Computer Engineering BS
The undergraduate curriculum provides all computer engineering students with preparation in the mathematical and scientific disciplines that lead to a set of courses that span the fundamentals of the discipline in the major areas of data science and embedded networked systems. These collectively provide an understanding of many inventions of importance to our society, such as the Internet of Things, human-cyber-physical systems, mobile/wearable/implantable systems, robotic systems, and more generally smart systems at all scales in diverse spheres. The design of hardware, software, and algorithmic elements of such systems represents an already dominant and rapidly growing part of the computer engineering profession. Students are encouraged to make use of their computer science and electrical and computer engineering electives and a two-quarter capstone design course to pursue deeper knowledge within one of these areas according to their interests, whether for graduate study or preparation for employment.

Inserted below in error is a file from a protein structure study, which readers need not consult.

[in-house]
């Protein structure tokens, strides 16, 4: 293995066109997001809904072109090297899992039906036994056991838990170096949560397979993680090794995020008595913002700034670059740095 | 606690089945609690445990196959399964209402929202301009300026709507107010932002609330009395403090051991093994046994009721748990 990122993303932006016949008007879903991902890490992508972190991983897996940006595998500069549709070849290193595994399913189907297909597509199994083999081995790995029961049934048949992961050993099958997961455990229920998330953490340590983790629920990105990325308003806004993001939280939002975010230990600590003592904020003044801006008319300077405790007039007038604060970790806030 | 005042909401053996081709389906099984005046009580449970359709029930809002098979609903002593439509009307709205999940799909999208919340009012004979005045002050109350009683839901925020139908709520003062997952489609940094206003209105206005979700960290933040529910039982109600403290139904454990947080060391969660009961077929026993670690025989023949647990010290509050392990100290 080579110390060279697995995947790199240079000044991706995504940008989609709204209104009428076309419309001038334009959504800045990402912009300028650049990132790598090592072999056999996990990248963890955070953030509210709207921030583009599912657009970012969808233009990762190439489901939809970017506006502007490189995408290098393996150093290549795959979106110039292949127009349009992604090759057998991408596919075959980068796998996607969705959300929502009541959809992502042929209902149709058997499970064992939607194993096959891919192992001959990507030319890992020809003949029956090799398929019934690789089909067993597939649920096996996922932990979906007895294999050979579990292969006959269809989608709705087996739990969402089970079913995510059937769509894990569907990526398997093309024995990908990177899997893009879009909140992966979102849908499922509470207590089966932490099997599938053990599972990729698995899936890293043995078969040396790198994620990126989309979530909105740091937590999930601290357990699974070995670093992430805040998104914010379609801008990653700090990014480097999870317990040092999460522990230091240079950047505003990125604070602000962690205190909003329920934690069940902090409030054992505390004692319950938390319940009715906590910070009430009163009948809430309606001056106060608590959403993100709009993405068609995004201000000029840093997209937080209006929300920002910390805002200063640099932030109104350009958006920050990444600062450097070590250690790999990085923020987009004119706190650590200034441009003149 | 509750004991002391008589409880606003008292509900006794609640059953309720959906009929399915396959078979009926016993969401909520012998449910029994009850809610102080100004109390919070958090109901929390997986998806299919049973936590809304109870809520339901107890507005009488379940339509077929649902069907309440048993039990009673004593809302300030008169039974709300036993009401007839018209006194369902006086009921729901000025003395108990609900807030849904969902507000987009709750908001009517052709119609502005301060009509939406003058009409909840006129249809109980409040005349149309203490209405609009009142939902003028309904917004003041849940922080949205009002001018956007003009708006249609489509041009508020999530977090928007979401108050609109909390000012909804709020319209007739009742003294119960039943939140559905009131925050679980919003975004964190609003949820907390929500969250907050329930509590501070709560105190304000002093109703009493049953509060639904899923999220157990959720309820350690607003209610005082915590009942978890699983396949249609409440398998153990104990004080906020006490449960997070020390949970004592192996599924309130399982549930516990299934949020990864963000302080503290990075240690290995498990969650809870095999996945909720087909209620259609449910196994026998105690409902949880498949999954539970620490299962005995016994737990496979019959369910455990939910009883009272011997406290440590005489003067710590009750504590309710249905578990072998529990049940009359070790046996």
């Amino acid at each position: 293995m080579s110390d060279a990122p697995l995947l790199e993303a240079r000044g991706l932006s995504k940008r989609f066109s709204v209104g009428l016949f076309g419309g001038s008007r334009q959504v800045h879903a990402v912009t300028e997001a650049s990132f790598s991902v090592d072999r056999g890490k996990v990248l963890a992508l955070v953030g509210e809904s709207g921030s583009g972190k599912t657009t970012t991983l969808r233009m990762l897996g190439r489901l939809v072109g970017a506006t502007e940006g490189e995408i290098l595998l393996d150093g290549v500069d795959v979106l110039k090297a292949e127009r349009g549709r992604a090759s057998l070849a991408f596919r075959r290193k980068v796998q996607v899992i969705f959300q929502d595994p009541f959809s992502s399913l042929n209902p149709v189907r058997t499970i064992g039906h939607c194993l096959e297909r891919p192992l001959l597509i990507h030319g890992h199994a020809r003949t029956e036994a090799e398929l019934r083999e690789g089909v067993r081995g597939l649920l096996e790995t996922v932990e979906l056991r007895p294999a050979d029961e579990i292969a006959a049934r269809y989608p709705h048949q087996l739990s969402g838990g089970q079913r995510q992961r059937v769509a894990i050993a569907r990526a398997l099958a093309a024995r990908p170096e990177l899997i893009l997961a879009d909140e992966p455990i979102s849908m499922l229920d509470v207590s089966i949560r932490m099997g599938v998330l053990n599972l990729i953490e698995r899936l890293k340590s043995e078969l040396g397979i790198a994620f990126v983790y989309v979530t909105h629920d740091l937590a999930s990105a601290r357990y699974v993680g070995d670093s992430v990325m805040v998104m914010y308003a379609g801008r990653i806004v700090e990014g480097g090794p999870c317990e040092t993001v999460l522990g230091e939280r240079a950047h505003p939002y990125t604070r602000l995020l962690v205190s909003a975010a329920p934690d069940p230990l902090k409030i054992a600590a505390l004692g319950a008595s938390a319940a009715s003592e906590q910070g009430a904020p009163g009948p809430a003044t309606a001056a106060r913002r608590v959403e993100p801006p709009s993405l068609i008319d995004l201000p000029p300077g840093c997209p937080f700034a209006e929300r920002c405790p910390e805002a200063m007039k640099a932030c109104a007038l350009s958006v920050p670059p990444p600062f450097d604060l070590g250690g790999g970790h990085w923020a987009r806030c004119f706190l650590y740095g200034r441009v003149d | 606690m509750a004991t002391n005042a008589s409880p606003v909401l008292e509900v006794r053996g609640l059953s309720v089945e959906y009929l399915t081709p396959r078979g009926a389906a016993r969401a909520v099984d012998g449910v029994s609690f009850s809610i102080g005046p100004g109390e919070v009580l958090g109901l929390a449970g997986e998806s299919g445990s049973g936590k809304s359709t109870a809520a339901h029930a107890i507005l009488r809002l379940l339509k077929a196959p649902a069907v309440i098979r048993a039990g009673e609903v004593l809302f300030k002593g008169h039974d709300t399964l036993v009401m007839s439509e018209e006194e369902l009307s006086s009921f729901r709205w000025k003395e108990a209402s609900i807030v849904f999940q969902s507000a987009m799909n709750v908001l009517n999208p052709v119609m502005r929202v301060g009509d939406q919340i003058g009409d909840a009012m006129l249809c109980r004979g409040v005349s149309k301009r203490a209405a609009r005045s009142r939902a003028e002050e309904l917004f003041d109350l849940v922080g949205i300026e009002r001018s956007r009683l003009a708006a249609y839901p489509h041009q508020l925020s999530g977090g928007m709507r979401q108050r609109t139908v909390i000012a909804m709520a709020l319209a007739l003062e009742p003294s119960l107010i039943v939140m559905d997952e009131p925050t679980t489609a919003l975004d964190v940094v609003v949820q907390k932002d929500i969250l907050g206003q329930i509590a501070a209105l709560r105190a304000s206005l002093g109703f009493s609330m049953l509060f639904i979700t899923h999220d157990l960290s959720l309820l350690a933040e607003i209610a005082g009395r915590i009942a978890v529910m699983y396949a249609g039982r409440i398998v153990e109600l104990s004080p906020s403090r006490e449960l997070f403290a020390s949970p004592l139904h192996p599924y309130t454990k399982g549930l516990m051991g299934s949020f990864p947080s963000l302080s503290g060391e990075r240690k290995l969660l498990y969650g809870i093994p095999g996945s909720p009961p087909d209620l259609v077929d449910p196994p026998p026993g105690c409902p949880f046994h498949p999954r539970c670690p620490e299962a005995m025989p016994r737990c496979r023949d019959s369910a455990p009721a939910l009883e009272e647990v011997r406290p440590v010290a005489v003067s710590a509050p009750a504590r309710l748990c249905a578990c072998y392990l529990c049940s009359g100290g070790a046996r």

The Computer Engineering major has the following learning outcomes:
- Application of mathematical, scientific, and engineering knowledge
- Design of a software or hardware system, component, or process to meet desired needs within realistic economic, environmental, social, ethical, health, safety, security, reliability, manufacturability, and sustainability constraints
- Function productively on a team with others
- Identification, formulation, and solution of computer engineering problems
- Effective communication
Preparation for the Major
Required: Computer Science 1 (or Electrical and Computer Engineering 1), 31, 32, 33, 35L, M51A (or Electrical and Computer Engineering M16); Electrical and Computer Engineering 3; Engineering 96C; Mathematics 31A, 31B, 32A, 32B, 33A, 33B, 61; Physics 1A, 1B, 1C, and 4AL or 4BL.
Required: Computer Science 111, 118 (or Electrical and Computer Engineering 132B), M151B (or Electrical and Computer Engineering M116C), M152A (or Electrical and Computer Engineering M116L), 180; Electrical and Computer Engineering 100, 102, 113, 115C; one course from Civil and Environmental Engineering 110, Electrical and Computer Engineering 131A, Mathematics 170A, Statistics 100A; 8 units of computer science and 8 units of electrical and computer engineering upper-division electives; three technical breadth courses (12 units) selected from an approved list available in the Office of Academic and Student Affairs; 8 units capstone design from either Electrical and Computer Engineering 180DA/180DB or 183DA/183DB.
For information on UC, school, and general education requirements, see the College and Schools chapter.